On September 23, 2014, the US Federal Trade Commission (FTC) announced its launch of “Operation Full Disclosure” – an effort to improve the effectiveness of disclosures in advertising. According to the FTC’s press release, the FTC staff sent warning letters to more than 60 advertisers, including 20 of the 100 largest US advertisers. The letters warned that the recipient’s advertising failed to make adequate disclosures in its television and/or print advertising. The letters recommended that advertisers review their advertising to make sure that necessary disclosures meet the legal “clear and conspicuous” standard. The recipients were requested to inform the FTC staff of the corrective actions that the company would take.

The FTC is charged with enforcing Section 5 of the FTC Act, 15 U.S.C. §45, which prohibits “unfair or deceptive acts or practices.” In the FTC’s view, disclosures must be “clear and conspicuous” if they are necessary to avoid deception. In past cases and statements, the FTC has interpreted that standard as meaning that disclosures should be near the claims to which they relate (rather than hidden or buried), and the disclosures should be in an easy-to-read font and contrasting print. Disclosures in television commercials should stay on the screen long enough to be read and understood. The FTC staff letters also advised the recipient advertisers that to be “clear and conspicuous,” the disclosures should use plain, unambiguous language and should stand out in the advertising; consumers should be able to notice the disclosures easily and not have to look for them.

These letters indicate that the FTC staff continues to enforce basic truth-in-advertising principles, including the “clear and conspicuous” standard. Among the reasons that ads were cited for lacking sufficient disclosures to meet that standard:

  • Ads claiming that a product was unique or superior in a product category, without disclosing the nature of the category.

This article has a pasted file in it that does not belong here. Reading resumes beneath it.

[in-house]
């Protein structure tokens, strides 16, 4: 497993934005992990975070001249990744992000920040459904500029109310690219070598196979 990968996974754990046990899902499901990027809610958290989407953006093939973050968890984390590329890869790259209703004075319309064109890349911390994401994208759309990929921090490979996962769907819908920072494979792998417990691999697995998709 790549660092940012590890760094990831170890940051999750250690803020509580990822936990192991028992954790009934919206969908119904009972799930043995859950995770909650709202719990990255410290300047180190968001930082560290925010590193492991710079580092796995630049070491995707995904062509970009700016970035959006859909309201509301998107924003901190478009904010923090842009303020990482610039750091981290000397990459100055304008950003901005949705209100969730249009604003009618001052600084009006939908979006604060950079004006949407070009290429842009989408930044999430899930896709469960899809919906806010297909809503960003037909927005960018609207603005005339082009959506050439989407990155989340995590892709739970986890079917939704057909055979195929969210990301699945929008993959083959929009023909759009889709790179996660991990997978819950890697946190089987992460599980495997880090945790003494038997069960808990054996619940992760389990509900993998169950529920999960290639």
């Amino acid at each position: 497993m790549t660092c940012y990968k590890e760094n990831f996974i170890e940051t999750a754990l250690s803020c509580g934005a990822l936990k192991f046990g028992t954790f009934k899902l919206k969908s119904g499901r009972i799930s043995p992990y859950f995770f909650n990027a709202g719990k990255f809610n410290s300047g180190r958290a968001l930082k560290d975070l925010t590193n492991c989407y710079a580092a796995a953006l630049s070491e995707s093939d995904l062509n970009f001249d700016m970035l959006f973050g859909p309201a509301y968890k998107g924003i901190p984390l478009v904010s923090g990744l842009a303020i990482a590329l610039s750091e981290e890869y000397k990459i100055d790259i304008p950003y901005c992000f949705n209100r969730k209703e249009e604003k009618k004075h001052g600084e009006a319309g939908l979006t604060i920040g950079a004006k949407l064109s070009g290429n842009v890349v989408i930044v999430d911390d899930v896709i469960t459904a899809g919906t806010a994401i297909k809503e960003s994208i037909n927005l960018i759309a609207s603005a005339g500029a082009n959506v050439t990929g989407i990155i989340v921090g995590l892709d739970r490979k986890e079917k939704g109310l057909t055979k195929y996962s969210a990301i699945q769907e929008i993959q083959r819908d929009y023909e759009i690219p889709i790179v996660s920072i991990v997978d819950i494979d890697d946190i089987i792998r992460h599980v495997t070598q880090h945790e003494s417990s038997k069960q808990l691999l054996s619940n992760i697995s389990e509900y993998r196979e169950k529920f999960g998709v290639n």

• Ads with product comparisons that failed to disclose the basis of the comparisons.
  • Ads offering “Risk-Free” or “Worry Free” trial periods without adequate disclosures that consumers had to pay for initial and/or return shipping.
  • Ads making broad or absolute statements without adequate disclo- sure of exceptions or limitations.
  • Weight loss ads with testimonials attesting to specific results that failed to disclose the weight loss that consumers typically could expect to achieve.
  • Ads showing demonstrations to illustrate a point, but failing to disclose material alterations of the demonstration.
  • Ads making false claims which the advertisers tried to cure with explanations or contradictions in the footnotes – despite “black let- ter FTC law” that false statements cannot be “cured” in that way

The newly-launched Operation Full Disclosure focuses on traditional television and print advertisements. In 2013, the FTC staff released guidance regarding making effective disclosures in online advertising, “.com Disclosures: How to Make Effective Disclosures in Digital Advertising” (see the March 12, 2013 FTC press release). That publication provided tips for meeting the “clear and conspicuous” standard in mobile and online adverting. The new FTC initiative is a reminder that the “clear and conspicuous” standard, and other truth-in- advertising basics, apply to advertising in all media and formats.